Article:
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Graham Howe, Orange Chief Executive
"We have only 5 billion euros debt"
 real 56k

Thursday, 22 March, 2001, 08:28 GMT
Orange sets date for mobile upgrade

Orange, the loss-making mobile phone subsidiary of France Telecom, has said it will launch its next generation GPRS mobile phones in France and the UK this summer.

The announcement came along with revelations that Orange suffered a net loss of 1.3bn euros (815m, $1.164bn) in 2000.

Michel Bon, France Telecom general manager
The stock market launch of Orange failed to impress investors
The losses were similar to those faced during 1999 and occurred in part because the company has invested in new technology and in building its brand.

The losses were slightly bigger than analysts' 1.25bn euros predictions.

However, Orange's operating profits rose to 383m euros from a 111m euros loss in 1999.

Mobile data

Orange's turnover rose 59% to 12bn euros and the company saw its customer base increase to more than 30 million people, a 68% rise.

Much of the growth was seen in data services, that is the transfer of data rather than voice via mobile phones.

Orange expects to make 25% of its revenues from data transfers by 2005.

Users of these services will benefit when the next generation mobiles, GPRS, are launched because data will be transmitted faster.

Motorola will be providing the handsets.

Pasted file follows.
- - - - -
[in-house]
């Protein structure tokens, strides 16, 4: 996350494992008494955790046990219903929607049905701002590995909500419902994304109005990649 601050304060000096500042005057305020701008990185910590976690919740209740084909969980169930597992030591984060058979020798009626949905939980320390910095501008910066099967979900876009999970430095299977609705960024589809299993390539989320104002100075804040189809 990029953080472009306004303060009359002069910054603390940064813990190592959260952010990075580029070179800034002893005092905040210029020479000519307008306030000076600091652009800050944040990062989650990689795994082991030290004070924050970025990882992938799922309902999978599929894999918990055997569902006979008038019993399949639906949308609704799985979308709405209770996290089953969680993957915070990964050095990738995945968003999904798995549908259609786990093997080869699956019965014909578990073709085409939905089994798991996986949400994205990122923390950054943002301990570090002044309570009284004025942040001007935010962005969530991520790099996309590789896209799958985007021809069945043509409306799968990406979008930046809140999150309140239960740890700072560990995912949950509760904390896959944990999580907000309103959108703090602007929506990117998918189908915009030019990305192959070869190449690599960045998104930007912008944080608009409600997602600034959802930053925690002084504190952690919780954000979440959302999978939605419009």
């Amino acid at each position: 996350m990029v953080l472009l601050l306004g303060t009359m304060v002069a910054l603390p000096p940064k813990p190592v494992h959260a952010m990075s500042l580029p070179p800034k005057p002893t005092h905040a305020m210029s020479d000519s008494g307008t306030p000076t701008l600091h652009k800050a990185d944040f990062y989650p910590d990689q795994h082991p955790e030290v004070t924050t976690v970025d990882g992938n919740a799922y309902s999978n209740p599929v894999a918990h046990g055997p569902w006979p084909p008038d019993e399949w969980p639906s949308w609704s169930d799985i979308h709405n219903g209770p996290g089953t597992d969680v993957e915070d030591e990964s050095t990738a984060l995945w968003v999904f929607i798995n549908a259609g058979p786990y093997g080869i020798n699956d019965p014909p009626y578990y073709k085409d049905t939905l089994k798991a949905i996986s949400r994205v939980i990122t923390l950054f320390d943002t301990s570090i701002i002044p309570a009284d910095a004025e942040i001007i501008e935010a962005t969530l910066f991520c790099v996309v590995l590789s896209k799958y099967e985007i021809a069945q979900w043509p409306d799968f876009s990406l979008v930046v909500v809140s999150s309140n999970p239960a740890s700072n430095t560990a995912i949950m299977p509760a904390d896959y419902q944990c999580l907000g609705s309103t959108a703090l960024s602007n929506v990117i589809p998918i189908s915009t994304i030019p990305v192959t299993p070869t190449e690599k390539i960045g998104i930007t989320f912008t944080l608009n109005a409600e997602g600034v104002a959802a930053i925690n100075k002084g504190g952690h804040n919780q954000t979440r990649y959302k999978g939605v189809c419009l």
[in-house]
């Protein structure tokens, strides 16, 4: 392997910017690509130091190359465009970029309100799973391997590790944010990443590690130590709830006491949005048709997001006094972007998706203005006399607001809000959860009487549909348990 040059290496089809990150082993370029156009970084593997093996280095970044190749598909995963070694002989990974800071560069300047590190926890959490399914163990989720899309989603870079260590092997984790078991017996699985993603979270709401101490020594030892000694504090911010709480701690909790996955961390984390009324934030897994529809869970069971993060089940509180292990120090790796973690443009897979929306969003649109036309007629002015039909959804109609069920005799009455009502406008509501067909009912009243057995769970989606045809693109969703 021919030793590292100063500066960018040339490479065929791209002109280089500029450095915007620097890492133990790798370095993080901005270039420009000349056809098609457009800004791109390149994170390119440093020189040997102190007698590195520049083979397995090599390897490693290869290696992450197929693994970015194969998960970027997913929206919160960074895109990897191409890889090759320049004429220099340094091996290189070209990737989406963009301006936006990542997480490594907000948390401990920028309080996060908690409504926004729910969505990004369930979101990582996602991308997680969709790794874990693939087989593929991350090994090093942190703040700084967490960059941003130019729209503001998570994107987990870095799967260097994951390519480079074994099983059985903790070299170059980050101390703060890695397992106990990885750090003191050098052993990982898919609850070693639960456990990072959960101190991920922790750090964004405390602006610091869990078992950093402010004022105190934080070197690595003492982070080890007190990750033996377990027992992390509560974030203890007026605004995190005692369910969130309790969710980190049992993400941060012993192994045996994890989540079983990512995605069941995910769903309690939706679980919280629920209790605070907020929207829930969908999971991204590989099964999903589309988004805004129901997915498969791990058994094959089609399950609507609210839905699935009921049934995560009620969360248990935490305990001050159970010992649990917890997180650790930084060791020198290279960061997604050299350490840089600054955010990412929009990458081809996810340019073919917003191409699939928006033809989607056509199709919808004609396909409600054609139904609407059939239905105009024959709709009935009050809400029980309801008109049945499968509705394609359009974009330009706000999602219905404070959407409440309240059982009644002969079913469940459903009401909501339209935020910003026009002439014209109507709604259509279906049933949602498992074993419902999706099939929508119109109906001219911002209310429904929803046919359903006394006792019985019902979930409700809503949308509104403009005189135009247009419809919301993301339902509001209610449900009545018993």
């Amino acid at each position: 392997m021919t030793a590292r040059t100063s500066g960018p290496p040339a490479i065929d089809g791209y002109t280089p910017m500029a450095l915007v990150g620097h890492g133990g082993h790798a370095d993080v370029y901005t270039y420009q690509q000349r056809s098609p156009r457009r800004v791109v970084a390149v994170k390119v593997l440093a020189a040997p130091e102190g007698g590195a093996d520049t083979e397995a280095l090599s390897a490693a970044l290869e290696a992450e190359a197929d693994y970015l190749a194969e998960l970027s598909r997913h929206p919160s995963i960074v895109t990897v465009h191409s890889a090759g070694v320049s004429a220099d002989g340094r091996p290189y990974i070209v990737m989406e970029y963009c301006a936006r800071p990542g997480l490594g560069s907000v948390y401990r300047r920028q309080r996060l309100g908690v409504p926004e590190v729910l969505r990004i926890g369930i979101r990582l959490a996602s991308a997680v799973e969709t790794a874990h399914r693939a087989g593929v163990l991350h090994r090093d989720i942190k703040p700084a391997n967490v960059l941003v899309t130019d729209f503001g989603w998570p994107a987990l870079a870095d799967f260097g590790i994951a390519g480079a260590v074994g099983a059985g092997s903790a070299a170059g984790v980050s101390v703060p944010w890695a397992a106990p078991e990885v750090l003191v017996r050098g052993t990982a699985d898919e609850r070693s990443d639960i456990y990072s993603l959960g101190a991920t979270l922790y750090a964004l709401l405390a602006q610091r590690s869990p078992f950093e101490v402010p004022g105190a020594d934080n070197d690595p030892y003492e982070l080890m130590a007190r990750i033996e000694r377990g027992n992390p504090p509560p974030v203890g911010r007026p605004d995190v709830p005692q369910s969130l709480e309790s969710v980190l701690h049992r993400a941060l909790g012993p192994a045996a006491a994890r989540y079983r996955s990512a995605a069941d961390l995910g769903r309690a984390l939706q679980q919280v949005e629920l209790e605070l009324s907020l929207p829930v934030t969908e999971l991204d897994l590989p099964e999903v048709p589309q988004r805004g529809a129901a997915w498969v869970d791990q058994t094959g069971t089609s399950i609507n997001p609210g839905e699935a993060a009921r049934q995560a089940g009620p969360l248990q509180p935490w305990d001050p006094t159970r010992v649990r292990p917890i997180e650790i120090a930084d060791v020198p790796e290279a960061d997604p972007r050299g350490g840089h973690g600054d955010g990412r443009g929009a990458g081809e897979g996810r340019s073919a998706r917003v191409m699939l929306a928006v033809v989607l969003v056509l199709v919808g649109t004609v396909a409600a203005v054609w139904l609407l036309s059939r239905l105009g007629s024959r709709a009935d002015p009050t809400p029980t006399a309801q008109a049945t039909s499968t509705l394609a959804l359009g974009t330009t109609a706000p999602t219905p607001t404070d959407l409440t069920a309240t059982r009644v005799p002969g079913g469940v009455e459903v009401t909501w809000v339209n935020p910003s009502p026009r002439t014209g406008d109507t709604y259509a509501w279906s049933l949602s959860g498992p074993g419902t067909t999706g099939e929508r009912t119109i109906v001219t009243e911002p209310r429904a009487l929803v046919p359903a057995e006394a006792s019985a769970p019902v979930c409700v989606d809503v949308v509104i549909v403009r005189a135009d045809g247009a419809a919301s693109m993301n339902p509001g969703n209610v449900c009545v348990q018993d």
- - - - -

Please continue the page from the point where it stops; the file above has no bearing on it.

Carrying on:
France Telecom

Orange's parent France Telecom also failed to meet analysts expectations for the group's 2000 results.

The French group's net profits rose 32% to 3.66bn euros in 2000, compared to analysts' predictions of a 34% rise.

"Overall the results are in line," said Wargny telecoms analyst Jean-Pierre Jeremy.

"The only problem is the debt -- not the level which was expected but the fact that it is high," he said.

Its debts ballooned to 61bn euros from 14.6bn euros in 1999. About 5bn euros of the debt was owed by Orange.

The debts arose because France Telecom borrowed to buy Orange and to buy third-generation mobile telephony licences.

France Telecom's internet service provider Wanadoo suffered a net loss of 102m euros, a sharp rise from 1.9m losses in 1999.

Orange stock market float

The French telecom firm had hoped to raise a vast sum of money from floating Orange on the stock market last month.

The income from Orange shares should have helped it reduce its mountain of debt.

But in the end, the sale of Orange shares flopped; at about 9.50 euros (6) per share, the stock market float valued the company at between 46bn and 49bn euros, much lower than predicted.

Now analysts want to know what France Telecom will do to slash its debts.

Many expect an announcement that the group will sell non-strategic assets, including holdings in Deutsche Telekom, Sprint, Sema and STMicroelectronics.

Since flotation on 13 February, the Orange share price has fallen sharply, though it has recovered from its lows seen early this month.

France Telecom shares fell 1.03% to 57.50 euros by 0815 GMT. Since March last year, the market has wiped off 75 percent of the stock's value.

Orange shares climbed 0.45% to 8.85 euros and Wanadoo stock jumped 5.41% to 5.26 euros.

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See also:

15 Feb 01 | Business
Orange float causes credit downgrade
14 Feb 01 | Business
Orange leads fresh telecoms slump
13 Feb 01 | Business
Investors lose on Orange debut
13 Feb 01 | Business
The future of orange
07 Feb 01 | Business
A bright outlook for Orange?
07 Feb 01 | Business
Orange share price cut
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